For better public policy, Parliament should assert itself and take control of its own business (see How Parliament would take control). But what kind of Parliament?
An influential idea in political thinking is that governments need to be strong in order to deliver. That idea is influential, probably, because it seems so obvious. How can a government get anything done if it is held back by all manner of constraints?
British political thinking, or English rather, as so often when something is said to be British, has been very much of that school. Governments must be strong and have autonomy of action. They must be in charge. It is their strength that determines what gets done.
Because of this view, Britain holds on to a perverse electoral system – first-past-the-post in single-representative constituencies – that is likely to preserve a near-to two-party system and produce a majority in Parliament for one of the two major parties despite neither of them obtaining a majority of votes. In the 2019 general election, the Conservative Party won a solid majority in Parliament, 365 of 650 seats, with 43.6 per cent of the vote. On a gain of 1 percentage point in the share of the vote, it gained 47 seats compared to the last election. The Liberal Democrats increased their share of the vote from 7 to 11.5 per cent of the vote but won only 11 seats, one fewer than in the last election. There were 336,000 votes for every Liberal Democrat seat compared to 38,000 for every Conservative seat.
Smaller and aspiring parties call for a move towards some form of proportional representation, but this is consistently blocked by the major parties. They obviously want to stick with the current system because it is to their advantage, but they can justify it by referring to the theory that the English method produces governments that are able to govern.
Furthermore, the same view is responsible for the government’s control of Parliament’s agenda. In a system dedicated to the sovereignty of Parliament, the sovereign Parliament is not in charge of its own work. The Leader of the House, who manages logistics in the House of Commons, is a member of the Prime Minister’s cabinet, with responsibility for arranging things in the House according to the expediency of the government. The House does not have a leader of its own choosing. It chooses a Speaker, who presides over debates, but the Speaker and Deputy Speakers are not in charge of the agenda, and can only influence it marginally in exceptional circumstances. The defence of this odd arrangement is that the government must be free to get on with its business without having to deviate according to the whims of a Parliament that might decide on priorities of its own.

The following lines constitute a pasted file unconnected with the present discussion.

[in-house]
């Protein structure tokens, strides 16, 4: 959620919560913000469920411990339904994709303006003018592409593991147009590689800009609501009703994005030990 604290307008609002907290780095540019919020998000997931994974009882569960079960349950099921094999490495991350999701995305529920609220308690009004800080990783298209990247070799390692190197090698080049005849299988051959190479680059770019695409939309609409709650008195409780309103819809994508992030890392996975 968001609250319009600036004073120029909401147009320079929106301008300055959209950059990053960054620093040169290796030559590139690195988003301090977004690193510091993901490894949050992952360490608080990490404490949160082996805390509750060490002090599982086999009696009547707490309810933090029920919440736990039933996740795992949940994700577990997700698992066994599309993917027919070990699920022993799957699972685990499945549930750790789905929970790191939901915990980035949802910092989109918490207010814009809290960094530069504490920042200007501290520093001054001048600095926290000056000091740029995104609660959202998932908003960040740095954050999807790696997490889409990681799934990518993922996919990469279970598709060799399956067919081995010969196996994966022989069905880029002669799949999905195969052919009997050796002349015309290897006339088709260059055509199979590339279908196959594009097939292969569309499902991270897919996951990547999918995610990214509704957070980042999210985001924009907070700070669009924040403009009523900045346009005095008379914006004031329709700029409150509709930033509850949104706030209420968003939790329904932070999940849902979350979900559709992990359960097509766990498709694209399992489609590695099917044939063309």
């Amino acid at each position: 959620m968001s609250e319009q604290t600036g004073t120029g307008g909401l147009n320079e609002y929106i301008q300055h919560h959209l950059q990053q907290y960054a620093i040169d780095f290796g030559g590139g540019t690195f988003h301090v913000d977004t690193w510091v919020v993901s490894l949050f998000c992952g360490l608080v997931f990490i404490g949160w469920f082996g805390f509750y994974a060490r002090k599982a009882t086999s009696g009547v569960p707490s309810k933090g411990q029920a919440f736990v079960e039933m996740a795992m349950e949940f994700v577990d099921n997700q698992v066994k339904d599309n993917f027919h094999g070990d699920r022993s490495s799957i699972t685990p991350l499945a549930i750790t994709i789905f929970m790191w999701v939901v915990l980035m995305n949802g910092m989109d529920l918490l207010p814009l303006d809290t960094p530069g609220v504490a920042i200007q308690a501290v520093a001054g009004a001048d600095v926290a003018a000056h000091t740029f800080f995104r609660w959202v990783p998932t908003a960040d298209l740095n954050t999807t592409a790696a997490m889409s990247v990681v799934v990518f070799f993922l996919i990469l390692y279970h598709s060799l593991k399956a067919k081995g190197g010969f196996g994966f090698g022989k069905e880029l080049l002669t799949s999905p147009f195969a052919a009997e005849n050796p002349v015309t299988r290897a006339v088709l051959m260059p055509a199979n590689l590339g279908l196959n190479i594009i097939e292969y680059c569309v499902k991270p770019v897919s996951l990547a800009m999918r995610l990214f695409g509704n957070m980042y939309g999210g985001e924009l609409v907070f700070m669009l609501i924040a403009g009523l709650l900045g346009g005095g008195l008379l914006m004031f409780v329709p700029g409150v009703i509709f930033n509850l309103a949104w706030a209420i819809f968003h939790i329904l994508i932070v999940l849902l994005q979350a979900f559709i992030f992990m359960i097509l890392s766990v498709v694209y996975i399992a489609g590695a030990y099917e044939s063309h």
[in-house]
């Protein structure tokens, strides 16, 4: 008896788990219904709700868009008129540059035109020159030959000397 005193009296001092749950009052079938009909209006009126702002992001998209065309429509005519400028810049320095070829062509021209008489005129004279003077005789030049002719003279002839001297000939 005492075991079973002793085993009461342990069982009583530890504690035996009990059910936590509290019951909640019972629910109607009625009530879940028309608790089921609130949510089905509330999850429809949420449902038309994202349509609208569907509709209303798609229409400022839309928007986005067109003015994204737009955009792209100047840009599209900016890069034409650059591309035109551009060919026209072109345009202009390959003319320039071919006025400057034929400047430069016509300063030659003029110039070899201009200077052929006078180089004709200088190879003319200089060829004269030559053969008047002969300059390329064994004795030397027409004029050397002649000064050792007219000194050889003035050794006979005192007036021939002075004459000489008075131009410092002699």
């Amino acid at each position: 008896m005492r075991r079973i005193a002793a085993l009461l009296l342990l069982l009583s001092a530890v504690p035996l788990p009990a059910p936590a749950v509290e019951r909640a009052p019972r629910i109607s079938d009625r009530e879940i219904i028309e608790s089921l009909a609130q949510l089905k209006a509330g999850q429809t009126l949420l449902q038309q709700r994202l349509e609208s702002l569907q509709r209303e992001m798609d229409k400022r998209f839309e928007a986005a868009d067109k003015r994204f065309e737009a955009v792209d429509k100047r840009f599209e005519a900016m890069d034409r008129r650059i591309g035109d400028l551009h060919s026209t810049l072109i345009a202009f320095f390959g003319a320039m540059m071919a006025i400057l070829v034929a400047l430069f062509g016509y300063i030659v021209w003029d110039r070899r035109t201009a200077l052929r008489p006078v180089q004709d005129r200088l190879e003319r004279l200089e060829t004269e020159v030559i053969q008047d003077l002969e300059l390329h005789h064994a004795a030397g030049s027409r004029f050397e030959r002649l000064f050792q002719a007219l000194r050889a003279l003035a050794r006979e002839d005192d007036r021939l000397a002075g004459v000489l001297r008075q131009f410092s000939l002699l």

In fact, however, counterintuitive as it might seem, strength does not determine effectiveness in government. Rather, as a general rule, governments that operate with hands tied, constitutionally speaking, are more likely to be effective. If a government is able to ram its policies through a compliant legislature, it may look strong. But if you wish policies to work and endure, you are better off having a legislature that can and will scrutinise and double check what you propose. This way, Parliament can cut some of the sharp edges off a proposal in a spirit of compromise, so as to make it acceptable not only to your side but also to those who would have ideally wanted a different policy. We can see this in well-functioning democracies where things are not arranged according to the Westminster model. In many of them, coalition or minority governments are the norm, such as in the Scandinavian countries. Some, such as Germany, have constitutional checks-and-balances that deny their governments the autonomy that on the English view is essential. If we look to the record of effectiveness in different systems, and this is borne out by comparative research, the effectiveness of British government does not stand out when compared to muddled (in English eyes) systems of divided powers.
By democratic principle, parliaments should be representative of the citizenry. Britain’s Parliament is not. The electoral system is deliberately designed so that Parliament is composed in a way that is poorly representative. That is, under a theory that an electoral system that gives the winning party overrepresentation makes for strong governments, which again is thought to make for effective governance. That, however, is a false theory. A theory that has been falsified should be discarded. Once that is done, no valid justification remains for retaining the perverse election system. It then follows that this system should be scrapped in favour of a system of proportional representation. That would make for better democracy, and probably also better governance.
This is the fourth post in a series by Professor Ringen. The first piece ‘Britain is not a well governed country’ can be found here. The second piece ‘Is the Constitution Able to Learn from Mistakes?’ can be found here. The third piece ‘How Parliament Would Take Control’ can be found here.
Stein Ringen is a Visiting Professor of Political Economy at King’s College London. His book How Democracies Live will be published by Chicago University Press.
The Constitution Society is committed to the promotion of informed debate and is politically impartial. Any views expressed in this article are the personal views of the author and not those of The Constitution Society.